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Posts Tagged ‘how to get published’

Writers, Have You Ever Asked Yourself These Questions?

Writing for publication can sometimes be a lonely and discouraging career path to take. For the last 27 years, dozens of Montrose Christian Writers Conference faculty members have attempted to encourage writers to keep plugging on and to share with them how to become the writers God wants them to be. Too often folks with talent for writing give up too soon on their publishing dreams and quit right before they would have landed that contract.

If you’re a discouraged writer, the 2017 MCWC is just for you. If you’ve ever felt as if there was no hope for what you’ve written, you probably asked yourself some of the following questions. But there’s an answer (a title of a workshop) for every one of your concerns with the classes offered this year:

  1. How do I prepare my manuscript to submit to a publisher?   Formatting before Beginning
  2. How do I get rid of this annoying writers’ block? Three years is long enough!  21 Ways to Overcome Writers Block
  3. How can I change my short story into a drama?  Creating a Viable Stage Production
  4. Would I have a chance at winning a writing contest?  Writing for Guideposts Contests
  5. Will social media, especially a blog, help me sell books?  Blogging 101
  6. Why should I bother writing poetry? No one reads it anyhow.  The Art and Craft of Poetry
  7. Someone told me my characters are “flat” in my kids’ story. How can I fix them?   Putting Characters in Place
  8. Do I need to apply for a tax number to write? To sell my books at book signings?  Understanding the Business of Writing for Publication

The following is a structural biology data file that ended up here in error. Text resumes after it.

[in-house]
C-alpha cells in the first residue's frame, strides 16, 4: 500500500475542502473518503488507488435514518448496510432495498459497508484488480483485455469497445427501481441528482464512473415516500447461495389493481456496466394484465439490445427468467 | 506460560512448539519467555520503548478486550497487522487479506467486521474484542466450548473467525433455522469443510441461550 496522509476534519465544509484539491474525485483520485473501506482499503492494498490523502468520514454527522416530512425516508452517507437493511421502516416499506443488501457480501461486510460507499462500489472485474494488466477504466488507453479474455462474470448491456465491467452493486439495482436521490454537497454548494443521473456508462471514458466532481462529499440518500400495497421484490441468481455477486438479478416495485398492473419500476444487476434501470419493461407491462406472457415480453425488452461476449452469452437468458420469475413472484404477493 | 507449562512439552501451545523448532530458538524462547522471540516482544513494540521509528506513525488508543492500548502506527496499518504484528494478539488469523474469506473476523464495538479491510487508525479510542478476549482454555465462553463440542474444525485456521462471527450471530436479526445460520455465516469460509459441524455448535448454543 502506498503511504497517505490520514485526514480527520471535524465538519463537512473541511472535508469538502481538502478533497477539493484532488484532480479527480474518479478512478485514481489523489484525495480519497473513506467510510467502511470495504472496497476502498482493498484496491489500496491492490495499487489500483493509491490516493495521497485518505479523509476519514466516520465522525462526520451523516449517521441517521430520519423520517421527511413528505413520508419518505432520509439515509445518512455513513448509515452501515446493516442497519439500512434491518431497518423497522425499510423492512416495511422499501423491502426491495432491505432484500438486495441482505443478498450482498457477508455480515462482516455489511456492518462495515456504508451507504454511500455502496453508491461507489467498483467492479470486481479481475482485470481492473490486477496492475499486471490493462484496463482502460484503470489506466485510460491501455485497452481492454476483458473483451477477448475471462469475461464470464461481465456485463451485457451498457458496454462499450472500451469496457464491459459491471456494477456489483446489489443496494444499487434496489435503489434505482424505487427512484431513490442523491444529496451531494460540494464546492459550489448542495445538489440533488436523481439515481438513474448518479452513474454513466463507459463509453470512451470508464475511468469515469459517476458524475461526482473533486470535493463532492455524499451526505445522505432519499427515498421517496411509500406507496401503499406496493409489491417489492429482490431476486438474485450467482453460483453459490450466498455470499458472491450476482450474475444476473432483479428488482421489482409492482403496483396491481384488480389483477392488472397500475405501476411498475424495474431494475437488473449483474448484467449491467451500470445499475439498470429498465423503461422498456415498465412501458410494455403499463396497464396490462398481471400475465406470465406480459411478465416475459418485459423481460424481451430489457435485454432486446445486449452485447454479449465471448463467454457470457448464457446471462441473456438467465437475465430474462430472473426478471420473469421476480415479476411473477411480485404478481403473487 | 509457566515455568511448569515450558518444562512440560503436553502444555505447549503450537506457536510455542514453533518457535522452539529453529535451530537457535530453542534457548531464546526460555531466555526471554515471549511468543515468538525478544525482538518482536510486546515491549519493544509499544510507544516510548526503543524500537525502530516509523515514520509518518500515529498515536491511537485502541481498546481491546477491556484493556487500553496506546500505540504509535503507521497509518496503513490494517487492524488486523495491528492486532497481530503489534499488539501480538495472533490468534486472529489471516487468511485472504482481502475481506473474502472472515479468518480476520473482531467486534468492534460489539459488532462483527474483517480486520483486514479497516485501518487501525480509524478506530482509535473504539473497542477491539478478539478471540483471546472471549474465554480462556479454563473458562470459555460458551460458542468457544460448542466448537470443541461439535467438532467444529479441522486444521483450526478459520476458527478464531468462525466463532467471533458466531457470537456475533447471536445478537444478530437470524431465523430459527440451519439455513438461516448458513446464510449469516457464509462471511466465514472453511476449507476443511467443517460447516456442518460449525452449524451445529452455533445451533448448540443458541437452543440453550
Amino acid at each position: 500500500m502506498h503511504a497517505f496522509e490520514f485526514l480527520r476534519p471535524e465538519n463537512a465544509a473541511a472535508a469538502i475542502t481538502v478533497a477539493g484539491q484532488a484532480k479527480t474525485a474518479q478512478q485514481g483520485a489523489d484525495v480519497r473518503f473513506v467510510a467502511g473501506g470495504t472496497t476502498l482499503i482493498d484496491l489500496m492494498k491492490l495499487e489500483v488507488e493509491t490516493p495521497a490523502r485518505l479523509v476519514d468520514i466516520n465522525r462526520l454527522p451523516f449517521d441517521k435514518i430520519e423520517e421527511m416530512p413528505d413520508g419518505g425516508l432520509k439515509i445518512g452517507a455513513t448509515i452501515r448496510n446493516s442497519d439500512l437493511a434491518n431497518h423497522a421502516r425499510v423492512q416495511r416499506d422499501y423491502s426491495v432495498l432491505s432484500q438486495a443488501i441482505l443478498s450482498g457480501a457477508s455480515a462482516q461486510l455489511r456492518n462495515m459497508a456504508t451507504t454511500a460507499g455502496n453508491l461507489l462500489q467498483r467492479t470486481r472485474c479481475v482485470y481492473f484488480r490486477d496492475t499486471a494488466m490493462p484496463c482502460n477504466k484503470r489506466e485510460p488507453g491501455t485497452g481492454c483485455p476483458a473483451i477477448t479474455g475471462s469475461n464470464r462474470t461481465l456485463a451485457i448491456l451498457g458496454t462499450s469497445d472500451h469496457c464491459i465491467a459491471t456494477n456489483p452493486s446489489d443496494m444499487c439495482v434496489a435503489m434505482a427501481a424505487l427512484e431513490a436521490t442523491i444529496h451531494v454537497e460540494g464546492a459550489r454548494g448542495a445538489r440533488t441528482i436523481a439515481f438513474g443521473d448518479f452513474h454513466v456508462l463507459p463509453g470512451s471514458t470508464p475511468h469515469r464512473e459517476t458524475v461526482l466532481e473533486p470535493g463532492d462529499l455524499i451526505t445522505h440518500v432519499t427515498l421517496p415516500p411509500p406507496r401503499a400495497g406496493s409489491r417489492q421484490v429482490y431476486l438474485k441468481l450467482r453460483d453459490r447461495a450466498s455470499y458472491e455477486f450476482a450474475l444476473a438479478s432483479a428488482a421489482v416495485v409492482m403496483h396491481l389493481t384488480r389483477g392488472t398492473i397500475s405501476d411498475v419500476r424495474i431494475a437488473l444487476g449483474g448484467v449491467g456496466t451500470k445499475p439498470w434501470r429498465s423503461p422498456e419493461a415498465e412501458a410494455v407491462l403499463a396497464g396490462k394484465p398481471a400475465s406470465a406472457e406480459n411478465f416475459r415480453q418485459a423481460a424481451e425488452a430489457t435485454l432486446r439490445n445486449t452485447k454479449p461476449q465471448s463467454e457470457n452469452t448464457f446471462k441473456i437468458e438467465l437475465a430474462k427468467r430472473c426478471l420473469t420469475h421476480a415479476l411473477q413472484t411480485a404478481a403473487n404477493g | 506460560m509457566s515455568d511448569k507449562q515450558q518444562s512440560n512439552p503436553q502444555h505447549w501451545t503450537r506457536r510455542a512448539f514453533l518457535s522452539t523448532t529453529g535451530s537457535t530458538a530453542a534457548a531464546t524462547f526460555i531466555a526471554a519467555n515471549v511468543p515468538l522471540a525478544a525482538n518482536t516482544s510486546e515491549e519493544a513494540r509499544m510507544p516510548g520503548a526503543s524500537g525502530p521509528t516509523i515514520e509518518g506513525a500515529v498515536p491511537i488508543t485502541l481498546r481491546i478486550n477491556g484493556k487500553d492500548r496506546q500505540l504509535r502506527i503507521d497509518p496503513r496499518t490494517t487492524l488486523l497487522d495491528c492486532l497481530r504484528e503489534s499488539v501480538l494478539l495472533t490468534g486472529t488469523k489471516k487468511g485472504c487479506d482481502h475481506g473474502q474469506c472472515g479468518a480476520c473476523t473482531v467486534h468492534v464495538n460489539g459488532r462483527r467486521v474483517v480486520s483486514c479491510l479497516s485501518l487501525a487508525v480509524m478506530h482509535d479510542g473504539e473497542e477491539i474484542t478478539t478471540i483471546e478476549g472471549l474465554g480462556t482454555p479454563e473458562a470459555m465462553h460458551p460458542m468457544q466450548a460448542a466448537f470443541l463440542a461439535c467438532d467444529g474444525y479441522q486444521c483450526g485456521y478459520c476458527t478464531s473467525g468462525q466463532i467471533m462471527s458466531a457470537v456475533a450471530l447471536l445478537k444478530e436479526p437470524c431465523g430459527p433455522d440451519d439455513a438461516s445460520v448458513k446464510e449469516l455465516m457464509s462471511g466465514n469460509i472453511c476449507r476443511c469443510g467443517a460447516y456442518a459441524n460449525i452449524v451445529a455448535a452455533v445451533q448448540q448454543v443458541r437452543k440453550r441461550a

9. What questions should I ask the person for whom I’m writing a profile piece?  Writing the Profile Piece
  10. Is my devotional book different from the tons of devotionals out there already?   Writing Compelling Devotions
  11. Will anyone be interested in buying the book I’m writing?  Marketing for Writers Who Don’t Like to Market
  12. Do folks ever read Bible studies anymore?  Bible Studies That Sell

We could go on and on, telling you about the 40+ workshops offered at this year’s conference, but I think you get the idea. We’ll have practically all genres and pertinent issues about writing/publishing addressed at the conference.

The opening exercise is Sunday evening at 7:30 at the Montrose Bible Conference Center, Montrose, PA. And … as long as there are rooms available for lodging, it’s not too late to register! Even better, if all the rooms  are taken and you are close enough to commute, you can register anytime, even after the conference is underway!

Please check out all the of the classes and special perks available at http://www.montrosebible.org/OurEvents/tabid/113/page_550/1/eventid_550/58/Default.aspx

and register today! You’ll never be sorry!

Marsha, Director

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July 7, 2014

The Elements of an Eye-Catching Fiction Proposal

In your writing and publishing venture, you might be asked to submit a proposal to an editor or agent once you’ve caught his/her attention. So what is a proposal?